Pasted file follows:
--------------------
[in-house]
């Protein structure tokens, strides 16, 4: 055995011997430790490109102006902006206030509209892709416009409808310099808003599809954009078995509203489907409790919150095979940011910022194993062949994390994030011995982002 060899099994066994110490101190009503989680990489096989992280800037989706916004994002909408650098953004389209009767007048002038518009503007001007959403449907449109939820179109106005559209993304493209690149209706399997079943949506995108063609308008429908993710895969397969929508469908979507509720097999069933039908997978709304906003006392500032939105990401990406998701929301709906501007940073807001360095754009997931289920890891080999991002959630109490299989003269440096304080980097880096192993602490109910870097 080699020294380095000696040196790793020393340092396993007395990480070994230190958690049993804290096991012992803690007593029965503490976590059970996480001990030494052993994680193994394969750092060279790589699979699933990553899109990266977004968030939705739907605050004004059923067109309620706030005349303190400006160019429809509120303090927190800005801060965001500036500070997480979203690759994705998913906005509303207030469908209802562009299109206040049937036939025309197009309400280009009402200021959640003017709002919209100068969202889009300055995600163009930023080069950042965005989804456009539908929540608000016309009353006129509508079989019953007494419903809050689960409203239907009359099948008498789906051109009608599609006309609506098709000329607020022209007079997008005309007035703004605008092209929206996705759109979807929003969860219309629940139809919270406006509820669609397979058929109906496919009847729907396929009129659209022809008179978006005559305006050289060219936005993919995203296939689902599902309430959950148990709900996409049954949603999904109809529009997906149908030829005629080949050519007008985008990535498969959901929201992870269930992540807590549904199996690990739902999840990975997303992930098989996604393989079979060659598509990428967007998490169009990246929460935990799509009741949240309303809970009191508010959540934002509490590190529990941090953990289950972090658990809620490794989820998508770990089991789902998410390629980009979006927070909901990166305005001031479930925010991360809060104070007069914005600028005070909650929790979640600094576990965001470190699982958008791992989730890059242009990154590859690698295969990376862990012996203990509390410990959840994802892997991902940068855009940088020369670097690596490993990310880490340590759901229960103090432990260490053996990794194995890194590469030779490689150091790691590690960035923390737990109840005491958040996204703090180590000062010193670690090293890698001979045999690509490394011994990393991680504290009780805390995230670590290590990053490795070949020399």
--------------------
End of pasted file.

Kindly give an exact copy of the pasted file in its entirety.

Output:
[in-house]
């Protein structure tokens, strides 16, 4: 055995011997430790490109102006902006206030509209892709416009409808310099808003599809954009078995509203489907409790919150095979940011910022194993062949994390994030011995982002 060899099994066994110490101190009503989680990489096989992280800037989706916004994002909408650098953004389209009767007048002038518009503007001007959403449907449109939820179109106005559209993304493209690149209706399997079943949506995108063609308008429908993710895969397969929508469908979507509720097999069933039908997978709304906003006392500032939105990401990406998701929301709906501007940073807001360095754009997931289920890891080999991002959630109490299989003269440096304080980097880096192993602490109910870097 080699020294380095000696040196790793020393340092396993007395990480070994230190958690049993804290096991012992803690007593029965503490976590059970996480001990030494052993994680193994394969750092060279790589699979699933990553899109990266977004968030939705739907605050004004059923067109309620706030005349303190400006160019429809509120303090927190800005801060965001500036500070997480979203690759994705998913906005509303207030469908209802562009299109206040049937036939025309197009309400280009009402200021959640003017709002919209100068969202889009300055995600163009930023080069950042965005989804456009539908929540608000016309009353006129509508079989019953007494419903809050689960409203239907009359099948008498789906051109009608599609006309609506098709000329607020022209007079997008005309007035703004605008092209929206996705759109979807929003969860219309629940139809919270406006509820669609397979058929109906496919009847729907396929009129659209022809008179978006005559305006050289060219936005993919995203296939689902599902309430959950148990709900996409049954949603999904109809529009997906149908030829005629080949050519007008985008990535498969959901929201992870269930992540807590549904199996690990739902999840990975997303992930098989996604393989079979060659598509990428967007998490169009990246929460935990799509009741949240309303809970009191508010959540934002509490590190529990941090953990289950972090658990809620490794989820998508770990089991789902998410390629980009979006927070909901990166305005001031479930925010991360809060104070007069914005600028005070909650929790979640600094576990965001470190699982958008791992989730890059242009990154590859690698295969990376862990012996203990509390410990959840994802892997991902940068855009940088020369670097690596490993990310880490340590759901229960103090432990260490053996990794194995890194590469030779490689150091790691590690960035923390737990109840005491958040996204703090180590000062010193670690090293890698001979045999690509490394011994990393991680504290009780805390995230670590290590990053490795070949020399």